It’s their casual en som, they tell me. The look is faux leather jackets, black jeans and sequined tops. It’s a fashion collaboration, Cayce says.
“I guess Aynor usually comes up with the centerpiece of the en som,” Monetta says, again using unfamiliar language.
En som? Oh, ensemble.
“The en som. That’s French for outfit,” Monetta continues.
“She’s trying to say en symbol,” Aynor interjects.
It’s a constant back and forth — what some might consider peevish behavior — between sisters Cayce, Monetta and Aynor Twitty. I was interviewing them before a rehearsal of the musical revival “The Twitty Triplets,” which opens tonight at Tapp’s Arts Center. Yes, they are triplets and they each wear their hair long and curly. It’s natural, Monetta tells me. Her hair looks especially voluminous.
“Are you hitting on her?” Cayce asks.
“I don’t ever want us all three to have crimped hair,” Aynor says.
Where’s the need for individuality, especially for sisters who have, for the most part, avoided the spotlight for the 20 years since their big-time debut? Surely they’ve grown in different ways.
“We each have our own individual — ” Monetta begins.
“I think the answer would probably be no,” says Aynor, cutting her off.
“Some of us are more capable performing as a solo act than others,” Monetta says.
“Well, don’t. Get. Started. With. That. Moaaaaneettta,” Aynor responds. “That’s water under the car. It’s done.”
So, they’ve got a few problems — with each other and select substances. And they like to Twit-pick at each other. At least they can agree that Monetta is the most outgoing, which explains why Aynor and Cayce look her way before answering questions.
“We all have personalities,” Cayce says.
“Well, he didn’t say we didn’t have personalities, sugar,” Monetta says. “He said, who’s the most outgoing? And I do go out more than either one of y’all.”
“Yeah, you do, but you usually don’t come home with anything neither, do you?” Aynor responds.
“Well she might come home with something,” Cayce says.
The triplets’ father worked for the South Carolina Highway Department making road signs, and that’s how they came to be named after towns in the state. They’ve been fondly remembered by local audiences for decades, but now, all of a sudden, they’re back. Is this a Cher thing?
“It is not like a Cher tour,” Monetta says. “I mean, how many times can you do a farewell tour? This is a comeback. I don’t think that we would ever impose ourselves on an audience that no longer wished to have us.”
“Our manager, Rembert, came back into town and that helped,” Aynor offers.
“I’m kind of like Col. Parker; I got the girls back together,” says Rembert, who is off to the side snapping photos. He was referring, oddly, to Elvis’ manager.
What have the triplets been doing for the 20 years since earning their initial fame at a City of Columbia Animal Shelter benefit? According to the girls, they did a tour in the Pee Dee and they performed in Hawaii-yah.
“And we went to Maui,” Cayce says.
“That was a virtual trip, sugar,” Monetta says in her best pat-on-the-leg voice.
“Cayce is special,” Aynor says.
There was oxygen deprivation, Monetta begins to explain much to Cayce’s chagrin. Aynor plays the peacemaker. It is an election year, so I tell them I’m voting for transparency.
“If I don’t go ahead and say, what if they was to find out?” Monetta mockingly asks her sisters.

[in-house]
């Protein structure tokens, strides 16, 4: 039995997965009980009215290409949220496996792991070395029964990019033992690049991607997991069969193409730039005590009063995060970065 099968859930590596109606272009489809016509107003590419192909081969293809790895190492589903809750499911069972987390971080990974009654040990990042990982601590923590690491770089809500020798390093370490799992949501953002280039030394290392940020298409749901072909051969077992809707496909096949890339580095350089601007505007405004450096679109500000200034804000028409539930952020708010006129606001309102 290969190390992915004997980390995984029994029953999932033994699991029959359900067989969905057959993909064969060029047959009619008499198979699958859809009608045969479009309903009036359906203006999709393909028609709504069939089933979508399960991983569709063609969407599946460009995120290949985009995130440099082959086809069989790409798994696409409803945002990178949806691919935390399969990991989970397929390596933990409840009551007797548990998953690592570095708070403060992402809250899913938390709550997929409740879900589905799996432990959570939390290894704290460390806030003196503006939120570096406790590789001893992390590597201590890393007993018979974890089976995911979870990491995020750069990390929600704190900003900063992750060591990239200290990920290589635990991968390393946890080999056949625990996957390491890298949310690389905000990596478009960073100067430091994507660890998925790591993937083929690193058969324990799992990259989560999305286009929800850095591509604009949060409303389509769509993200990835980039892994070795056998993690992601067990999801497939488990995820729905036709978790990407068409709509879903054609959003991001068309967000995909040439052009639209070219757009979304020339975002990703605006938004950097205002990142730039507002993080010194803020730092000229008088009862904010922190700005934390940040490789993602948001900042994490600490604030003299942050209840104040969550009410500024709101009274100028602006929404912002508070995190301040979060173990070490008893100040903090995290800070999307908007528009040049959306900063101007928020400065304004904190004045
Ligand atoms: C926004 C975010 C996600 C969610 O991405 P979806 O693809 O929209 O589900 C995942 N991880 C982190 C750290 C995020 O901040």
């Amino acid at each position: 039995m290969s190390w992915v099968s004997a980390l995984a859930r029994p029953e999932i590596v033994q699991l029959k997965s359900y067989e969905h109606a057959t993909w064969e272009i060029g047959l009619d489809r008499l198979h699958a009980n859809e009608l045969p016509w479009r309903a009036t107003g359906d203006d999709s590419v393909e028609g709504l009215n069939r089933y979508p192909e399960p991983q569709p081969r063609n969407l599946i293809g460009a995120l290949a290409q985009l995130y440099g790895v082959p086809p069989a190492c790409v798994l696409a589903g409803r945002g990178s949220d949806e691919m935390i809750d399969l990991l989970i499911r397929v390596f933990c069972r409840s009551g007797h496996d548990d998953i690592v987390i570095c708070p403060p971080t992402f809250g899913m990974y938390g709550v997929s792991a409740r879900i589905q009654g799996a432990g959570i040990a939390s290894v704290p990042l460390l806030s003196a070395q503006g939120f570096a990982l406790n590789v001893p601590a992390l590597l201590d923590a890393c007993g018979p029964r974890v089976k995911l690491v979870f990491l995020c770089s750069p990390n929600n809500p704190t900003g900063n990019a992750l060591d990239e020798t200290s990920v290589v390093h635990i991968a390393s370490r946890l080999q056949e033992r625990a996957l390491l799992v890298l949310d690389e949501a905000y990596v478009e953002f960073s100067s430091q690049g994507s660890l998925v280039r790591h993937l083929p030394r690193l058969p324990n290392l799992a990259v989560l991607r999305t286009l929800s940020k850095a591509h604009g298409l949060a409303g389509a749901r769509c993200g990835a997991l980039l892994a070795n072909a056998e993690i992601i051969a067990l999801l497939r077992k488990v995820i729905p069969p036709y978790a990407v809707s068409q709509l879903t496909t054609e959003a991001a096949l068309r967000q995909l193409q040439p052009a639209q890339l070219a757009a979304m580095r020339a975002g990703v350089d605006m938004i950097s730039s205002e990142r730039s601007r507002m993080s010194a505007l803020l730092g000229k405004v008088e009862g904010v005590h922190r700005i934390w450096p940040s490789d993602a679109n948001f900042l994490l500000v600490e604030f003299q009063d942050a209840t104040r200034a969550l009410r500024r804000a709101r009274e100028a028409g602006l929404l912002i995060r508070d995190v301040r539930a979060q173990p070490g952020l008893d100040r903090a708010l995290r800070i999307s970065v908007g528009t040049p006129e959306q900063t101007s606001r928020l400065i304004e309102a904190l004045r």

Sure, these girls have spent their lives joined at the Twit, but they have, as Aynor says, iss-ures. They needed time apart, kind of like the Beatles, Monetta says. But the Beatles never got back together. It was Yokel Ono’s fault, according to Aynor. She adds that Ono is not pretty.
They’ve been working at a spork factory — I kept hearing sports factory — since Rembert went to California because they didn’t have anyone to promote them. They’ve been singing in church and at family reunions, and they say they performed at Bill’s Music Shop & Pickin’ Parlor, though I was unable to confirm a date. Oh, they’ve been to Catfish Festival in Ware Shoals, though it’s not clear whether or not they performed.
“Basically, after that burst of fame that put us into the spotlight, it was nice to get away from the publix scrutiny for a while,” Monetta says.
“I had a little problem for awhile,” Aynor begins in a somber tone.
“If there’s a 12-step program, she’s taken it,” Monetta interrupts.
Aynor is addicted to Goody’s Powder. If she can’t get Goody’s, she’ll take BC. She warshed them down with Mountain Dew. And then there was also the concoction of Pixy Stix, Kool-Aid and a controlled substance that Rembert probably doesn’t want me to mention in the paper. Hint: it rhymes with wack.
“I went to the Richard Petty Center and I got myself cleaned up,” Aynor says.
“I can’t believe you’re telling that,” Cayce says.
“It’s part of getting better,” Aynor assures her.
Richard Petty has a center? I’m told it is, ironically, in Powdersville.
“If you’re a celebrity, I’m sure you’ve heard about it for sure. I’m surprised you haven’t heard about it,” Cayce says, lathering me with flattery.
Hollywood Twitty, the cousin and the show’s keyboardist, cracks up. He tells me he’s a distant cousin, but how distant can he be when he’s also named after a town?
There’s already one show sold out. Are the girls nervous?
“Once you’re up there and start doing what you know how to do with every fiber in your being, your nervousness just kind of melts away,” Monetta says almost singing. “We‘re a little nervous, but I think our performance would be flat if we weren’t.”
“I’m telling you, I might have to take one Goody’s Powder before the show,” Aynor admits.
“This is what led to the demise the first time,” Monetta scoffs.